Second Winter, Johnny Winter's second album for Columbia, originally had the distinction of being the only album in rock history that was a three-sided double LP. Musically, 35 years after its original release, Second Winter is still an oddity. Issued by Sony's Legacy division, the set has been painstakingly remastered, and expanded by bonus cuts and an entire disc of live material. It's too bluesed-out to be a pure rock record, and too psychedelically dimensioned to be a pure blues album. Tommy Shannon calls it "power blues." And as for whatever else passed for blues-rock at the time – Cream, Hendrix, Canned Heat, etc. – forget it. This set is a whole different animal. Cut in Nashville with all tracks begin done within one or two takes, the energy of Second Winter is undeniable. The sheer range of styles Winter assaulted in his restless quest is astonishing too.
Johnny Winter returns to major-label distribution for the first time in eight years with The Winter of '88, released by Voyager Records via MCA. This is a project produced and engineered by Terry Manning, who also contributed some keyboards, and Manning's intent seems to have been to move Winter in a more commercial direction, specifically toward the synth-enhanced boogie of ZZ Top. That effect is particularly notable on the lead-off track, "Close to Me," and on "Show Me"; otherwise, Manning is more subtle. Still, after three straight blues albums for the independent Alligator Records label, Winter had established a pure blues pedigree, and a move back toward the mainstream may not sit well with his more purist fans. It isn't really that overt, for the most part, but this is clearly a more highly produced, more commercially intended record than any Winter has made since he left the CBS Records subsidiary Blue Sky after Raisin' Cain in 1980.
After two late-'60s albums on Columbia, Johnny Winter hit his stride in 1970 working with Rick Derringer and the McCoys, now recruited as his sidemen and collaborators (and proving with just about every note here how far they'd gotten past "Hang on Sloopy"). In place of the bluesy focus on his first two albums, Winter extended himself into more of a rock-oriented mode here, in both his singing and his selection of material. This was hard rock with a blues edge, and had a certain commercial smoothness lacking in his earlier work. Derringer's presence on guitar and as a songwriter saw to it that Winter's blues virtuosity was balanced by perfectly placed guitar hooks, and the two guitarists complemented each other perfectly throughout as well.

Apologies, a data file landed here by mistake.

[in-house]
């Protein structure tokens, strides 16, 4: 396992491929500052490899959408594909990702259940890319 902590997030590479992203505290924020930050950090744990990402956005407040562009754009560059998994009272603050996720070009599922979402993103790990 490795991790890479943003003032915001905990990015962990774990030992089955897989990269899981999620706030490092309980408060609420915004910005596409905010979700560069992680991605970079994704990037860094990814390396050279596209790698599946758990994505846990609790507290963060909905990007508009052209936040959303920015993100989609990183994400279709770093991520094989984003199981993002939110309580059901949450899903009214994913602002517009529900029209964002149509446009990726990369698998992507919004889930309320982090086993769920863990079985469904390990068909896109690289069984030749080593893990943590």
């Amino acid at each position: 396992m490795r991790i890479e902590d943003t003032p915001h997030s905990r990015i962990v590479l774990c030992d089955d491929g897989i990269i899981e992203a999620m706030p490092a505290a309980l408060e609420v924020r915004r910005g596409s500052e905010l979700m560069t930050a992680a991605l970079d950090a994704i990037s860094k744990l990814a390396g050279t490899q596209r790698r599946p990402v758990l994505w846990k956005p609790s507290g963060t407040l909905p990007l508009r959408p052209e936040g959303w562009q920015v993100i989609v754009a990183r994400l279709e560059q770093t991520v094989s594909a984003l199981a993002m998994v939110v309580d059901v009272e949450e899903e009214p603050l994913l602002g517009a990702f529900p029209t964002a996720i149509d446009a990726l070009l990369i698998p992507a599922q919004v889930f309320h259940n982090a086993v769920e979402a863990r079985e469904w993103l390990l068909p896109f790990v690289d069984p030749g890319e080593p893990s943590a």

Winter's debut album for Columbia was also arguably his bluesiest and best. Straight out of Texas with a hot trio, Winter made blues-rock music for the angels, tearing up a cheap Fender guitar with total abandon on tracks like "I'm Yours and I'm Hers," "Leland Mississippi Blues," and perhaps the slow blues moment to die for on this set, B.B. King's "Be Careful with a Fool." Winter's playing and vocals have yet to become mannered or clichéd on this session, and if you've ever wondered what the fuss is all about, here's the best place to check out his true legacy.
Johnny Winter begins Raisin' Cain, his ninth studio album since signing to CBS Records in 1969 (his records are now issued on the Blue Sky subsidiary), with "The Crawl," a rock & roll dance tune, and he ends it with "Walkin' Slowly," which employs a Fats Domino-style New Orleans rhythm and the saxophone work of Tom Strohman. The two songs serve to reinforce Winter's allegiance to his roots in ‘50s rock, which define him as much as his blues work. In between these bookends, he presents his usual mixture of familiar cover songs and specially written (by others, that is) material, all of which serves, as usual, to showcase his fast-fingered lead guitar playing. His slide guitar dominates "Sittin' in the Jail House," for example, while much of the disc's second side is played in a Chicago blues style that recalls his recent efforts as producer to give Muddy Waters a late-career renaissance, notably the side-opening performance of Waters' "Rollin' and Tumblin'." A notable inclusion is a cover of Bob Dylan's "Like a Rolling Stone".